There’s nothing like an extended period of weak economic growth following a nasty recession to subdue environmental initiatives. During my long public service career, I watched as enthusiasm about the environment waxed and waned. Leadership proved fleeting–reminiscent of the attention span of a budgie.
My last gig in government, before retiring in December 2010, included working for several years on policy issues relating to sustainability in the manufacturing sector. I found this fascinating work because of my long-time interest in environmental issues and my belief that many economic opportunities exist for North American companies that choose the sustainability path.
Governments change, and so do priorities. In my last few years in government interest in business sustainability slipped steadily. Attention spans by senior bureaucrats drifted elsewhere; Canada’s manufacturing sector was struggling for survival, like its big cousin to the south.
A retrenchment mindset causes people to act in myopic ways. Batten down the hatches. Just get through the current business quarter. There’s no excuse, however, for those in government with specific mandates to assist industrial sectors (such as manufacturing) to lose interest for the next fad. Those who are awarded the privilege to work in policy development in government need to stay focused and think long-term strategies.
So here we are in Canada and the United States, still freaking out about the Great Recession that whacked our two countries. The result has been short-term thinking.
If it weren’t bad enough that new industrialized economies (e.g, China, Brazil, India and South Korea) are already eating our lunch when it comes to manufacturing) they’re now getting in on the sustainability–Green–bandwagon. To add more misery to the West, new emerging economies (e.g., Indonesia, Philippines and Costa Rica) are joining in.
In the September 17, 2011, issue of The Economist (Schumpter, “Green Growth”), the Boston Consulting Group’s new study Redefining the Future of Growth: The New Sustainability Champions is highlighted. BCG examined 16 companies that are converting “eco-consciousness” into competitive advantage. Labeled “the new sustainability champions,” these firms are shaking up the competitive landscape through leadership: motivating employees, forming new relationships with stakeholders and creating new, locally grown ideas.
Some of the examples given include:
• Shree Cement (India) solved its water shortage problem by creating the world’s first water-efficient method in making cement by using an air-cooled process;
• Manila Water (Philippines) reduced municipal water consumption due to waste and illegal tapping from 63% (1997) to 12%;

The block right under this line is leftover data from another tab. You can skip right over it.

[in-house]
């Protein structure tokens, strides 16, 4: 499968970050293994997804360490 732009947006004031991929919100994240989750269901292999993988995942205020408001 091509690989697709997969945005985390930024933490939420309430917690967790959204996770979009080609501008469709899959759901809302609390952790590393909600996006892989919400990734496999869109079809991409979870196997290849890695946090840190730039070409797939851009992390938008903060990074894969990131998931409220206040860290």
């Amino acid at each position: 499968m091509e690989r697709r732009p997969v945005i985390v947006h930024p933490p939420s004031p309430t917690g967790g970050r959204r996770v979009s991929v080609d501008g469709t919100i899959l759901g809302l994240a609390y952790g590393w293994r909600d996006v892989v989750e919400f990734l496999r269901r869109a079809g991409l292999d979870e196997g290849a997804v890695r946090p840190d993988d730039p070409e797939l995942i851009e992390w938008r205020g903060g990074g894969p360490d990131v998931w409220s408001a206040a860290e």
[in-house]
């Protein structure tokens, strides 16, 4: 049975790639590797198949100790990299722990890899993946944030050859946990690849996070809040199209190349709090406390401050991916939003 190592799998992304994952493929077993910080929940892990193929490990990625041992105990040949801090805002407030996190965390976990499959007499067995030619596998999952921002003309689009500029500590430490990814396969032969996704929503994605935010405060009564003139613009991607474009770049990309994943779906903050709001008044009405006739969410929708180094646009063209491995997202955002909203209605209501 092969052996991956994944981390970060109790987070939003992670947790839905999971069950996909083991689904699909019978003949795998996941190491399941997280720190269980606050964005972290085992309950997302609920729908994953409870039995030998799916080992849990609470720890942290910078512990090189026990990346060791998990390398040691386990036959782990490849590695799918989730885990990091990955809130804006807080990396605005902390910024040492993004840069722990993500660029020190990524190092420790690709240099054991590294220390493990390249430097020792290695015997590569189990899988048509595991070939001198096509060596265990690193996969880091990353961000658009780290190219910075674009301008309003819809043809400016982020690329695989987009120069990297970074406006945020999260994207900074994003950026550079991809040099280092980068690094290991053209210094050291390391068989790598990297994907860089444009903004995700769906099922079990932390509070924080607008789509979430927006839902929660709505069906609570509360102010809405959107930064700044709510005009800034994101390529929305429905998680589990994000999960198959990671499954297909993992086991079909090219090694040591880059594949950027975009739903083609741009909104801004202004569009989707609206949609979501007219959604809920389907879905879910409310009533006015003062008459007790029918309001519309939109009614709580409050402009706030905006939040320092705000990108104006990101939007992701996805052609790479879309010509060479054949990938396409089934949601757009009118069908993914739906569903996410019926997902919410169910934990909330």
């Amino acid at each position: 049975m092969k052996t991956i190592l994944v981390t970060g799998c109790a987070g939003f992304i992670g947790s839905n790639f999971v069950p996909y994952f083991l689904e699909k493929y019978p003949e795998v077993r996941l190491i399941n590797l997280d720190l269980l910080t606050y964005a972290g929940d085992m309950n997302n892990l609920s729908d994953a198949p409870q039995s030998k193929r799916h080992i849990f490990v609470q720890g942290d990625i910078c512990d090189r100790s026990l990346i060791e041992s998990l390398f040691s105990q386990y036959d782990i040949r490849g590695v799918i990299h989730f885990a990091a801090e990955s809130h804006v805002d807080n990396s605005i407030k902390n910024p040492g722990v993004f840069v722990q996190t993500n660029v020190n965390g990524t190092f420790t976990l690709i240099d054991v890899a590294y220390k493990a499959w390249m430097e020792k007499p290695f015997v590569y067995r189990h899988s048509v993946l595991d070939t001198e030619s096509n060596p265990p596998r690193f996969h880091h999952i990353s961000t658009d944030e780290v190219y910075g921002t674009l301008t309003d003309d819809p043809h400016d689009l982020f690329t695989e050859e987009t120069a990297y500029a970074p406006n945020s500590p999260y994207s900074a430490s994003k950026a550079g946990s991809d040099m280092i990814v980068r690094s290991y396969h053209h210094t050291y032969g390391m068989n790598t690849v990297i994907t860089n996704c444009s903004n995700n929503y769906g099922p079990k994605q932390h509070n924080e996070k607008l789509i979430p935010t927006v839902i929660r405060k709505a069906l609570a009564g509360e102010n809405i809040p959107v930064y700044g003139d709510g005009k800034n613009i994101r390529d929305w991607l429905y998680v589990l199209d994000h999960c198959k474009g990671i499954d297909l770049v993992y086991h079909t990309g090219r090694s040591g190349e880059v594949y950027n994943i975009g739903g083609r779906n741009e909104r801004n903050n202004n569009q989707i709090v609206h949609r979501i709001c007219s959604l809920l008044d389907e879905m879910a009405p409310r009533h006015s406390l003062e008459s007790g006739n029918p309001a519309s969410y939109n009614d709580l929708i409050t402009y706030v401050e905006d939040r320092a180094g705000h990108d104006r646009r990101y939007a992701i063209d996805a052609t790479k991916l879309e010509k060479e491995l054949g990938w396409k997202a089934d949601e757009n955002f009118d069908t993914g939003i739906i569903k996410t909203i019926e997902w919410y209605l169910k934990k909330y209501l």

• Sekem (Egypt) has established the goal of reclaiming desert land through organic farming.
• Natura (Brazil) offers bonuses to employees to decrease the cosmetics firm’s environmental impact.
And the list goes on.
So what are we doing in Canada and America when it comes to innovation and thinking strategically about the long-term?
Not much, especially in Canada.
The Canadian way thrives on mediocrity, storytelling about how nice Canadians are and how much the world loves us.
Pity, because the rest of the world is hungry–very hungry–to succeed.
While the European Union gradually implodes in upon itself and while the United States becomes increasingly insular and insecure, the emerging economies are steadily getting their shit together. Canadians and Americans will be all the poorer in the decades ahead unless action is taken NOW!
Yes, there are success cases out there, one of which I’ve written about in the past. Please take a moment to read my September 18 post In Memory of the World’s Greenest CEO.
Reflect for a moment on the amazing work that Ray Anderson did up to his recent death. Ray had a vision, revamped his company (Interface Inc.) and then became the world leader in sustainable manufacturing.
In closing, I’d like to share part of the conclusion of the Boston Consulting Group study.
This report showcases the practices of a select group of companies – emerging-country organizations that demonstrate that it is entirely possible to deliver exemplary financial performance while placing environmental and social sustainability at the core of operations and culture. The motives and actions of these New Sustainability Champions present pragmatic ways in which society can become a more effective steward of Earth’s natural
More encouraging still is the fact that these exemplary companies are not the only organizations that encourage hope for a sustainable future. Many others have integrated one or more of the practices on which the Champions score high marks. Collectively, such companies signal new and positive paths toward sustainable growth in emerging economies – paths that may also point to global growth that respects and accommodates environmental and societal constraints.
What are YOU prepared to do to help your organization pay more attention to Planet Earth and to become more environmentally responsible?
Photos by J. Taggart (Irving Nature Park, Saint John, New Brunswick)